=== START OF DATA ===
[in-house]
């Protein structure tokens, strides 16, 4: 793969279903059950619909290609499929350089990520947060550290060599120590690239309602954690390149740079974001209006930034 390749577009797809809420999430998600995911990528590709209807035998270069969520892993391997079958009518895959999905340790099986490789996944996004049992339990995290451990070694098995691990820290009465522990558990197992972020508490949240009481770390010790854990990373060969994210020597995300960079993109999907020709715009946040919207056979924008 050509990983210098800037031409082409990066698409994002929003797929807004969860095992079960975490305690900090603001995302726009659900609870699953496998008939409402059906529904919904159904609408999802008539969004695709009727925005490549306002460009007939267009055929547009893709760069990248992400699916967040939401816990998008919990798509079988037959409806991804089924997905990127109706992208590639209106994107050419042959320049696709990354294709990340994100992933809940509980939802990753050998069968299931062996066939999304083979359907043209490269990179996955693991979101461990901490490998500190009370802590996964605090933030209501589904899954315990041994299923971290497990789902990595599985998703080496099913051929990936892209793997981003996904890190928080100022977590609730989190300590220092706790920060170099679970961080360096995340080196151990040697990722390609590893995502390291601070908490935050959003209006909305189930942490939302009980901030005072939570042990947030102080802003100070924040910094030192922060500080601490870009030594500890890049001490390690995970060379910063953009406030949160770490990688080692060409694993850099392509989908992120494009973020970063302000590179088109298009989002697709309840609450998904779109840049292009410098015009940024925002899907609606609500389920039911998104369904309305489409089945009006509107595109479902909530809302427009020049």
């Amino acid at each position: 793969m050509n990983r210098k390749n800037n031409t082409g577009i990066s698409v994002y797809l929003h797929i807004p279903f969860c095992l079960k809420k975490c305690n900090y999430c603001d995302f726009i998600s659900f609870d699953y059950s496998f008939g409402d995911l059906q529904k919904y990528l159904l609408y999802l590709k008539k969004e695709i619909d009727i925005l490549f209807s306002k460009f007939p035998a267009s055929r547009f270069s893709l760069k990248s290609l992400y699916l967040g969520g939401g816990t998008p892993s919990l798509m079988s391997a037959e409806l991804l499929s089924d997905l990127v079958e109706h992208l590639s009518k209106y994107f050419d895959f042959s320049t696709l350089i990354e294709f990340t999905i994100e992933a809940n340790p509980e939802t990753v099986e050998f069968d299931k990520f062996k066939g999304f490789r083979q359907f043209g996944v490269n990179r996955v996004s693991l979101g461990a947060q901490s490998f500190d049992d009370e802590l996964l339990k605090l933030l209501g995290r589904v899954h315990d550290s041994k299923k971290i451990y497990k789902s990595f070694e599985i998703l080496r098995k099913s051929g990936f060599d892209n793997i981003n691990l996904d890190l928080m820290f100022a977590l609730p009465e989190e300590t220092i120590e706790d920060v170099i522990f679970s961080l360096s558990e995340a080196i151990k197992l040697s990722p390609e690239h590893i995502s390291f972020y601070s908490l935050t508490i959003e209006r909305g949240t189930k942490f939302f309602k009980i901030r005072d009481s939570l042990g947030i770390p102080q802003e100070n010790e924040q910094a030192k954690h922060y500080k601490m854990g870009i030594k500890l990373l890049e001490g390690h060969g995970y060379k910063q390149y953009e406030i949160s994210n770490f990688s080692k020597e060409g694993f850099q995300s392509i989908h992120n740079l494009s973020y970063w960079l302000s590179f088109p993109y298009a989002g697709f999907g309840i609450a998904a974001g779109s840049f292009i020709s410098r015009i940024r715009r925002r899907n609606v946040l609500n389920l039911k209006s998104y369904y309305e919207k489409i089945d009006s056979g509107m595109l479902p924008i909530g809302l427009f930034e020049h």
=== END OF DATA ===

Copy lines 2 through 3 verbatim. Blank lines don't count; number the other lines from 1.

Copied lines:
């Protein structure tokens, strides 16, 4: 793969279903059950619909290609499929350089990520947060550290060599120590690239309602954690390149740079974001209006930034 390749577009797809809420999430998600995911990528590709209807035998270069969520892993391997079958009518895959999905340790099986490789996944996004049992339990995290451990070694098995691990820290009465522990558990197992972020508490949240009481770390010790854990990373060969994210020597995300960079993109999907020709715009946040919207056979924008 050509990983210098800037031409082409990066698409994002929003797929807004969860095992079960975490305690900090603001995302726009659900609870699953496998008939409402059906529904919904159904609408999802008539969004695709009727925005490549306002460009007939267009055929547009893709760069990248992400699916967040939401816990998008919990798509079988037959409806991804089924997905990127109706992208590639209106994107050419042959320049696709990354294709990340994100992933809940509980939802990753050998069968299931062996066939999304083979359907043209490269990179996955693991979101461990901490490998500190009370802590996964605090933030209501589904899954315990041994299923971290497990789902990595599985998703080496099913051929990936892209793997981003996904890190928080100022977590609730989190300590220092706790920060170099679970961080360096995340080196151990040697990722390609590893995502390291601070908490935050959003209006909305189930942490939302009980901030005072939570042990947030102080802003100070924040910094030192922060500080601490870009030594500890890049001490390690995970060379910063953009406030949160770490990688080692060409694993850099392509989908992120494009973020970063302000590179088109298009989002697709309840609450998904779109840049292009410098015009940024925002899907609606609500389920039911998104369904309305489409089945009006509107595109479902909530809302427009020049």
């Amino acid at each position: 793969m050509n990983r210098k390749n800037n031409t082409g577009i990066s698409v994002y797809l929003h797929i807004p279903f969860c095992l079960k809420k975490c305690n900090y999430c603001d995302f726009i998600s659900f609870d699953y059950s496998f008939g409402d995911l059906q529904k919904y990528l159904l609408y999802l590709k008539k969004e695709i619909d009727i925005l490549f209807s306002k460009f007939p035998a267009s055929r547009f270069s893709l760069k990248s290609l992400y699916l967040g969520g939401g816990t998008p892993s919990l798509m079988s391997a037959e409806l991804l499929s089924d997905l990127v079958e109706h992208l590639s009518k209106y994107f050419d895959f042959s320049t696709l350089i990354e294709f990340t999905i994100e992933a809940n340790p509980e939802t990753v099986e050998f069968d299931k990520f062996k066939g999304f490789r083979q359907f043209g996944v490269n990179r996955v996004s693991l979101g461990a947060q901490s490998f500190d049992d009370e802590l996964l339990k605090l933030l209501g995290r589904v899954h315990d550290s041994k299923k971290i451990y497990k789902s990595f070694e599985i998703l080496r098995k099913s051929g990936f060599d892209n793997i981003n691990l996904d890190l928080m820290f100022a977590l609730p009465e989190e300590t220092i120590e706790d920060v170099i522990f679970s961080l360096s558990e995340a080196i151990k197992l040697s990722p390609e690239h590893i995502s390291f972020y601070s908490l935050t508490i959003e209006r909305g949240t189930k942490f939302f309602k009980i901030r005072d009481s939570l042990g947030i770390p102080q802003e100070n010790e924040q910094a030192k954690h922060y500080k601490m854990g870009i030594k500890l990373l890049e001490g390690h060969g995970y060379k910063q390149y953009e406030i949160s994210n770490f990688s080692k020597e060409g694993f850099q995300s392509i989908h992120n740079l494009s973020y970063w960079l302000s590179f088109p993109y298009a989002g697709f999907g309840i609450a998904a974001g779109s840049f292009i020709s410098r015009i940024r715009r925002r899907n609606v946040l609500n389920l039911k209006s998104y369904y309305e919207k489409i089945d009006s056979g509107m595109l479902p924008i909530g809302l427009f930034e020049h």